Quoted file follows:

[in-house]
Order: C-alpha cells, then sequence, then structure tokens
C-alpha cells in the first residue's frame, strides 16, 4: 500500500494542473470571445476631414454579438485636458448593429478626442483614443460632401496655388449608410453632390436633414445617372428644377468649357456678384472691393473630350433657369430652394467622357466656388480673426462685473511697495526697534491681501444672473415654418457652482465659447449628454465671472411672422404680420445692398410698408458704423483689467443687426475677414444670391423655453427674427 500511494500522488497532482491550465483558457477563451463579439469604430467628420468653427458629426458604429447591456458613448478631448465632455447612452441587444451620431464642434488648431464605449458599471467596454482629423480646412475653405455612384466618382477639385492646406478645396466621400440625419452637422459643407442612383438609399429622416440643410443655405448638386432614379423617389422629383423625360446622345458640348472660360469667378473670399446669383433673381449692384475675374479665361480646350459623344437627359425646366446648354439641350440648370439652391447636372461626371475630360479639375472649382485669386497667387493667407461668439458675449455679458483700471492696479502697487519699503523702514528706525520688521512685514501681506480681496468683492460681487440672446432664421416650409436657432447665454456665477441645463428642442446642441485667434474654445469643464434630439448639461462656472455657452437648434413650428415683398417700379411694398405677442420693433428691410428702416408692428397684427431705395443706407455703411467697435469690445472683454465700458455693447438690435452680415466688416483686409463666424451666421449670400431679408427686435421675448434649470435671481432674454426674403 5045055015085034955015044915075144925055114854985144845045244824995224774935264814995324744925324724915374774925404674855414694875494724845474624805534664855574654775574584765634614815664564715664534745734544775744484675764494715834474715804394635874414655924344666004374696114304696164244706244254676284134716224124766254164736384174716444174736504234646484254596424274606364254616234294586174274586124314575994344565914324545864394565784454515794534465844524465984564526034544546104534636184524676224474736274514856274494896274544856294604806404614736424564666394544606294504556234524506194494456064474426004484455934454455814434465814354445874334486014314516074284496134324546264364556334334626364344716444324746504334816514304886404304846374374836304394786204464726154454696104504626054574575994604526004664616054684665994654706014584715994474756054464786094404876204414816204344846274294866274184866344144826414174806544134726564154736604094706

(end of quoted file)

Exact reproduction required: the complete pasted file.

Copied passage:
[in-house]
Order: C-alpha cells, then sequence, then structure tokens
C-alpha cells in the first residue's frame, strides 16, 4: 500500500494542473470571445476631414454579438485636458448593429478626442483614443460632401496655388449608410453632390436633414445617372428644377468649357456678384472691393473630350433657369430652394467622357466656388480673426462685473511697495526697534491681501444672473415654418457652482465659447449628454465671472411672422404680420445692398410698408458704423483689467443687426475677414444670391423655453427674427 500511494500522488497532482491550465483558457477563451463579439469604430467628420468653427458629426458604429447591456458613448478631448465632455447612452441587444451620431464642434488648431464605449458599471467596454482629423480646412475653405455612384466618382477639385492646406478645396466621400440625419452637422459643407442612383438609399429622416440643410443655405448638386432614379423617389422629383423625360446622345458640348472660360469667378473670399446669383433673381449692384475675374479665361480646350459623344437627359425646366446648354439641350440648370439652391447636372461626371475630360479639375472649382485669386497667387493667407461668439458675449455679458483700471492696479502697487519699503523702514528706525520688521512685514501681506480681496468683492460681487440672446432664421416650409436657432447665454456665477441645463428642442446642441485667434474654445469643464434630439448639461462656472455657452437648434413650428415683398417700379411694398405677442420693433428691410428702416408692428397684427431705395443706407455703411467697435469690445472683454465700458455693447438690435452680415466688416483686409463666424451666421449670400431679408427686435421675448434649470435671481432674454426674403 5045055015085034955015044915075144925055114854985144845045244824995224774935264814995324744925324724915374774925404674855414694875494724845474624805534664855574654775574584765634614815664564715664534745734544775744484675764494715834474715804394635874414655924344666004374696114304696164244706244254676284134716224124766254164736384174716444174736504234646484254596424274606364254616234294586174274586124314575994344565914324545864394565784454515794534465844524465984564526034544546104534636184524676224474736274514856274494896274544856294604806404614736424564666394544606294504556234524506194494456064474426004484455934454455814434465814354445874334486014314516074284496134324546264364556334334626364344716444324746504334816514304886404304846374374836304394786204464726154454696104504626054574575994604526004664616054684665994654706014584715994474756054464786094404876204414816204344846274294866274184866344144826414174806544134726564154736604094706